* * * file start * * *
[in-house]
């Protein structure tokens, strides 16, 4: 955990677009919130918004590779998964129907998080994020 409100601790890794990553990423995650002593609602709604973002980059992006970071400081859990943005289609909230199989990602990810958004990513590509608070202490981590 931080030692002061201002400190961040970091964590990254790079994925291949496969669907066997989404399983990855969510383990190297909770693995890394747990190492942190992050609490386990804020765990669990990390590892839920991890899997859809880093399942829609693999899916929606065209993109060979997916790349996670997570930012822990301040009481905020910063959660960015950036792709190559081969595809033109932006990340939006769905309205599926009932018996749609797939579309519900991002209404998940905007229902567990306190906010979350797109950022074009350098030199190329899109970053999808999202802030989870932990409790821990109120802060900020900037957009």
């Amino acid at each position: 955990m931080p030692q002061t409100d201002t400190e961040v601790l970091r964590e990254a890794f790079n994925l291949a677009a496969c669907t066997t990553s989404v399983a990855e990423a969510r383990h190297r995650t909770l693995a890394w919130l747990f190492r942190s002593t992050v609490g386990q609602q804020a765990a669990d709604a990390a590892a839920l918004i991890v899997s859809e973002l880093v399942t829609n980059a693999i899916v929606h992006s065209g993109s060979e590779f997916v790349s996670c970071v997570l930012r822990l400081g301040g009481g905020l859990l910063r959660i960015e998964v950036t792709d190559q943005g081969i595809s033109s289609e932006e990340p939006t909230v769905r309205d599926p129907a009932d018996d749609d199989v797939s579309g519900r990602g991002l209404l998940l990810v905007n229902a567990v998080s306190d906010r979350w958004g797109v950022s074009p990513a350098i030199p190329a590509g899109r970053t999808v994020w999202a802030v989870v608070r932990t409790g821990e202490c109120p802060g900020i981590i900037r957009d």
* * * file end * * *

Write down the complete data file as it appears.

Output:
[in-house]
């Protein structure tokens, strides 16, 4: 955990677009919130918004590779998964129907998080994020 409100601790890794990553990423995650002593609602709604973002980059992006970071400081859990943005289609909230199989990602990810958004990513590509608070202490981590 931080030692002061201002400190961040970091964590990254790079994925291949496969669907066997989404399983990855969510383990190297909770693995890394747990190492942190992050609490386990804020765990669990990390590892839920991890899997859809880093399942829609693999899916929606065209993109060979997916790349996670997570930012822990301040009481905020910063959660960015950036792709190559081969595809033109932006990340939006769905309205599926009932018996749609797939579309519900991002209404998940905007229902567990306190906010979350797109950022074009350098030199190329899109970053999808999202802030989870932990409790821990109120802060900020900037957009």
């Amino acid at each position: 955990m931080p030692q002061t409100d201002t400190e961040v601790l970091r964590e990254a890794f790079n994925l291949a677009a496969c669907t066997t990553s989404v399983a990855e990423a969510r383990h190297r995650t909770l693995a890394w919130l747990f190492r942190s002593t992050v609490g386990q609602q804020a765990a669990d709604a990390a590892a839920l918004i991890v899997s859809e973002l880093v399942t829609n980059a693999i899916v929606h992006s065209g993109s060979e590779f997916v790349s996670c970071v997570l930012r822990l400081g301040g009481g905020l859990l910063r959660i960015e998964v950036t792709d190559q943005g081969i595809s033109s289609e932006e990340p939006t909230v769905r309205d599926p129907a009932d018996d749609d199989v797939s579309g519900r990602g991002l209404l998940l990810v905007n229902a567990v998080s306190d906010r979350w958004g797109v950022s074009p990513a350098i030199p190329a590509g899109r970053t999808v994020w999202a802030v989870v608070r932990t409790g821990e202490c109120p802060g900020i981590i900037r957009d």